Dog urine odors can linger in your carpet long after the urine has dried. In some cases, the smell may stick around even after you've made the physical stain disappear. Deep cleaning, and possibly replacement, will be required to eliminate urine odors.
Getting Rid of Urine Odors
Use a Black Light
If you have cleaned up one urine spot but the smell remains, you may not have found all the urine spots. Turn off all your regular lights and use a black light to locate any possible urine stains. Use chalk to mark any glowing areas so you'll be able to find them once you've turned the black light off. Black lights can be purchased at most pet stores.
Treat the Stains
Run a wet/dry vacuum or extractor over the stained areas to rinse out as much of the residual urine stain as possible. Thoroughly saturate all areas your dog urinated on with an enzymatic cleaner. Enzymatic cleaners neutralize the causes of odor within the urine. They can be purchased at pet stores as well as where cleaning supplies are sold. Read the specific directions on the cleaning product you are using and make sure to follow them exactly. Most enzymatic cleaners will have to sit on the stain for at least 10 minutes.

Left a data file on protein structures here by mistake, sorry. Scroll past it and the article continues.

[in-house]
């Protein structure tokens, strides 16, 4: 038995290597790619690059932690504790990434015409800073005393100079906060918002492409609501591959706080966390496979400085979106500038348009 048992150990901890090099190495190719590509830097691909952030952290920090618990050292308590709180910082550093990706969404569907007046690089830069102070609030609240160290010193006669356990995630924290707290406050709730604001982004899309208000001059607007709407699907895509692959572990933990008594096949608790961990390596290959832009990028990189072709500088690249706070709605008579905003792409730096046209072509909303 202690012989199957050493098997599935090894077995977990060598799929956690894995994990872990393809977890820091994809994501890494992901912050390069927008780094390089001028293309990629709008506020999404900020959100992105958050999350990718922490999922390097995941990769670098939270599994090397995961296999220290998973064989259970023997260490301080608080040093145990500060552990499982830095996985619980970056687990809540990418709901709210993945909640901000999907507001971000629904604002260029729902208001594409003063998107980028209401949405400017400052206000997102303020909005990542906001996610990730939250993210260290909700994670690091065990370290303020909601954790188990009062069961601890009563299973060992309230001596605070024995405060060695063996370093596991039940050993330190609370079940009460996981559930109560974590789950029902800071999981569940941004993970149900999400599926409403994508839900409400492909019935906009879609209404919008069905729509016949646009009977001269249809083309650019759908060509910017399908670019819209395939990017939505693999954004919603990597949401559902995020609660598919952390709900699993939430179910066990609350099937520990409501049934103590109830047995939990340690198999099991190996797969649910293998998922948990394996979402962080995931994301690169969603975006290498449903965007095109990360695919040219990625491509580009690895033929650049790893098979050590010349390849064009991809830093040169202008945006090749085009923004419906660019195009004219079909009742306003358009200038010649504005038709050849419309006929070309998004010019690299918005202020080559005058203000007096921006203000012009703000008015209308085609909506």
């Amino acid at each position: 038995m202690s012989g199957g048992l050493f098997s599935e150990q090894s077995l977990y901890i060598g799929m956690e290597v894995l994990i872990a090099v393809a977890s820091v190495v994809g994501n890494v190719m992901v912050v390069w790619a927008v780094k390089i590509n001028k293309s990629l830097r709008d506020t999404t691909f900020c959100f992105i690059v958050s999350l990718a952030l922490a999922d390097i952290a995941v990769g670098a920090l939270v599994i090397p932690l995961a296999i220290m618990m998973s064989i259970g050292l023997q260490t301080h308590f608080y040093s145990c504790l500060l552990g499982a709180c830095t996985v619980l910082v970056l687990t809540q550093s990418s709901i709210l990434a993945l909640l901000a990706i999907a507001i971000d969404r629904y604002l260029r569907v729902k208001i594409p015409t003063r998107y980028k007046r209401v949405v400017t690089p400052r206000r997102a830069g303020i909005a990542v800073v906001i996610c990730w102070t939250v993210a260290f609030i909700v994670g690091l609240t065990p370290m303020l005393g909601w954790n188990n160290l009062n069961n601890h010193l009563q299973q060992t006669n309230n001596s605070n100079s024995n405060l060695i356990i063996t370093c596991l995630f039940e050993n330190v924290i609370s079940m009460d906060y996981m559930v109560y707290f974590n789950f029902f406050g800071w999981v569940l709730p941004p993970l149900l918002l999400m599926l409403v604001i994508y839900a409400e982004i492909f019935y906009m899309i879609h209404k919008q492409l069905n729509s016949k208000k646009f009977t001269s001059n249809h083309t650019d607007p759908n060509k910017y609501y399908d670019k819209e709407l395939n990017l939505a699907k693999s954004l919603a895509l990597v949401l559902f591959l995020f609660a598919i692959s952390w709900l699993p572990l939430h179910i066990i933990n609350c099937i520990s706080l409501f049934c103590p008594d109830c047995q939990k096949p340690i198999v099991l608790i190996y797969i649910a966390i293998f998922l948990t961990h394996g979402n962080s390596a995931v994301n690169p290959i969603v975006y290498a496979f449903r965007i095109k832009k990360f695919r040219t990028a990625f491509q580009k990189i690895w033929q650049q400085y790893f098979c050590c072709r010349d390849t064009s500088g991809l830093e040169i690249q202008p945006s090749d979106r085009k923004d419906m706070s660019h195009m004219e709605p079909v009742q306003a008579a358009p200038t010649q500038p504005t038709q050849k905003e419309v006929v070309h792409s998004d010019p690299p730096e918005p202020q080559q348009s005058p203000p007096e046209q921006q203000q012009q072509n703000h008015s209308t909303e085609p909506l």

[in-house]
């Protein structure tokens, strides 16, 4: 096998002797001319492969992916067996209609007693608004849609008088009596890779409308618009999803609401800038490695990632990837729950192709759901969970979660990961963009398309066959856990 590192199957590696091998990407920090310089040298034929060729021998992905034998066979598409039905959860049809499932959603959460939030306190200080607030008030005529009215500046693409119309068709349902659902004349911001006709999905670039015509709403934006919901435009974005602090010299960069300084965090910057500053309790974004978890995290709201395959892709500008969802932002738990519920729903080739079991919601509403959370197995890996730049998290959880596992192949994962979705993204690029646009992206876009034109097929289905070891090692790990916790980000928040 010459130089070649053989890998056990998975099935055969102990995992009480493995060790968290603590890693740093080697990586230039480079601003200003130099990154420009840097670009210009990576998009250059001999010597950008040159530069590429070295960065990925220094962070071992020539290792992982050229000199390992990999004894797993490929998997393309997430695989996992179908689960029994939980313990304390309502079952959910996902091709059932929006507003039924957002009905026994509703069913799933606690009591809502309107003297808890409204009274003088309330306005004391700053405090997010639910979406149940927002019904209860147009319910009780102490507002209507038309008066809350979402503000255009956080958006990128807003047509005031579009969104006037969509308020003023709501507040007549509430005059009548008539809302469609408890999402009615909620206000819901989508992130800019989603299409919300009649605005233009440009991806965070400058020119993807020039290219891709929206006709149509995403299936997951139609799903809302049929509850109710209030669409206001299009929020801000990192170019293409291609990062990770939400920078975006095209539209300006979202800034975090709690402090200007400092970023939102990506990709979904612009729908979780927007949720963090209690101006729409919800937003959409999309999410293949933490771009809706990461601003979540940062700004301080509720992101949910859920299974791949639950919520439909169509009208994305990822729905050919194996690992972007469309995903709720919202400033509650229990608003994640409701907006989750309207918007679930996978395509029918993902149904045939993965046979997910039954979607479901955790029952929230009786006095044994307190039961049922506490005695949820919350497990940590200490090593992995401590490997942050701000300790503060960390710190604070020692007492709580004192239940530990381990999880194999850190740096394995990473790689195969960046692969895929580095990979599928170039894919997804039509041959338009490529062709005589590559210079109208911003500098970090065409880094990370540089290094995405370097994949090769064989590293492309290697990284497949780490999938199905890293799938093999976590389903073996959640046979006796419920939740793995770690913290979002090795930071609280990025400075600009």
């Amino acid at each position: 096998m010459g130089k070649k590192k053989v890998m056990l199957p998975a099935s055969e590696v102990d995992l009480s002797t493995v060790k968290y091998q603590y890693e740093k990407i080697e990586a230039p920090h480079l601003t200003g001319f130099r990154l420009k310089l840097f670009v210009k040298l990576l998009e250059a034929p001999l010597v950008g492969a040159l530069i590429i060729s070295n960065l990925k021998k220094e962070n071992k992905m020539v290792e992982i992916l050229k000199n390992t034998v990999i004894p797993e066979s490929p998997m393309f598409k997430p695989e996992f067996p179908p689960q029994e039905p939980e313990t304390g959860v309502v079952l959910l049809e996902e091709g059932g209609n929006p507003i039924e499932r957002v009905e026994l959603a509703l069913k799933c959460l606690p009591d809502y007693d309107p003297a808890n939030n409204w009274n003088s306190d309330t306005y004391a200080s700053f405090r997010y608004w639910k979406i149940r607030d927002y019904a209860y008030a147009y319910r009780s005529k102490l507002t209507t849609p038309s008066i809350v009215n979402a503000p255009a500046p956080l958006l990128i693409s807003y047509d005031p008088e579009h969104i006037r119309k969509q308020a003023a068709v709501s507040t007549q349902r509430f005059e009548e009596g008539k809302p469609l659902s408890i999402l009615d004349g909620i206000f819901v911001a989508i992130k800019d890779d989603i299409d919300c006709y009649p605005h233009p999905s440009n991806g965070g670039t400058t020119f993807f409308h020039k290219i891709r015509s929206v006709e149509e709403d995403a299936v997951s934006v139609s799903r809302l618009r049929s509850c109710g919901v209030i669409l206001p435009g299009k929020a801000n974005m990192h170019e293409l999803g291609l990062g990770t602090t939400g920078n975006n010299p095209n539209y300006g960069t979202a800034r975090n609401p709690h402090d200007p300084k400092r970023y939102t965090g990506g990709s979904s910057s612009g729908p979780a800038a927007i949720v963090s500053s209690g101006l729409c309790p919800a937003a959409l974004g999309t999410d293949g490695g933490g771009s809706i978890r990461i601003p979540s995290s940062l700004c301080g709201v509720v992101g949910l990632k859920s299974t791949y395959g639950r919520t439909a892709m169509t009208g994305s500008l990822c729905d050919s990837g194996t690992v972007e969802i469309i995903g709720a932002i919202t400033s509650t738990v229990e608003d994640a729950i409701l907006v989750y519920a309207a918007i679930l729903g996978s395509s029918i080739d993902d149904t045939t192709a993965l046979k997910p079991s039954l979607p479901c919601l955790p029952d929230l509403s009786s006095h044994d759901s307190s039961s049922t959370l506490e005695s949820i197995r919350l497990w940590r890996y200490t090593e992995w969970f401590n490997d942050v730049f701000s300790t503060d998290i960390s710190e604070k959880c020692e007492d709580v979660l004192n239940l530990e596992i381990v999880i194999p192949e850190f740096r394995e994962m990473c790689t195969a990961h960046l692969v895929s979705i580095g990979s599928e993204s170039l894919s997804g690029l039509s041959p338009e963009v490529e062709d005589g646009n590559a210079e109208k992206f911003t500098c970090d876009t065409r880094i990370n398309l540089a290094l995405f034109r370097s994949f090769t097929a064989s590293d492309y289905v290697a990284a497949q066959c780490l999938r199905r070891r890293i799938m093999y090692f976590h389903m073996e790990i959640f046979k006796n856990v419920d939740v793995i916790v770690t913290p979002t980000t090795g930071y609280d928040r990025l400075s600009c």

Assess the Odor
Wait for the stained areas to dry and determine whether the odor is still present. If the odor remains, chances are the urine has absorbed into the padding underneath your carpet. If you believe this has happened, remove the carpeting and padding and replace it. If the urine has soaked into the floor itself underneath the padding, you may need to use a sealant to get rid of the smell.
- If you still have the odor but aren't ready to replace your flooring, try using a high-quality odor neutralizing product in the room. You may have to reapply these products to keep the smell under control.
- Avoid using steam cleaners on urine stains. Steam cleaning can cause the odor to set in the carpet fibers.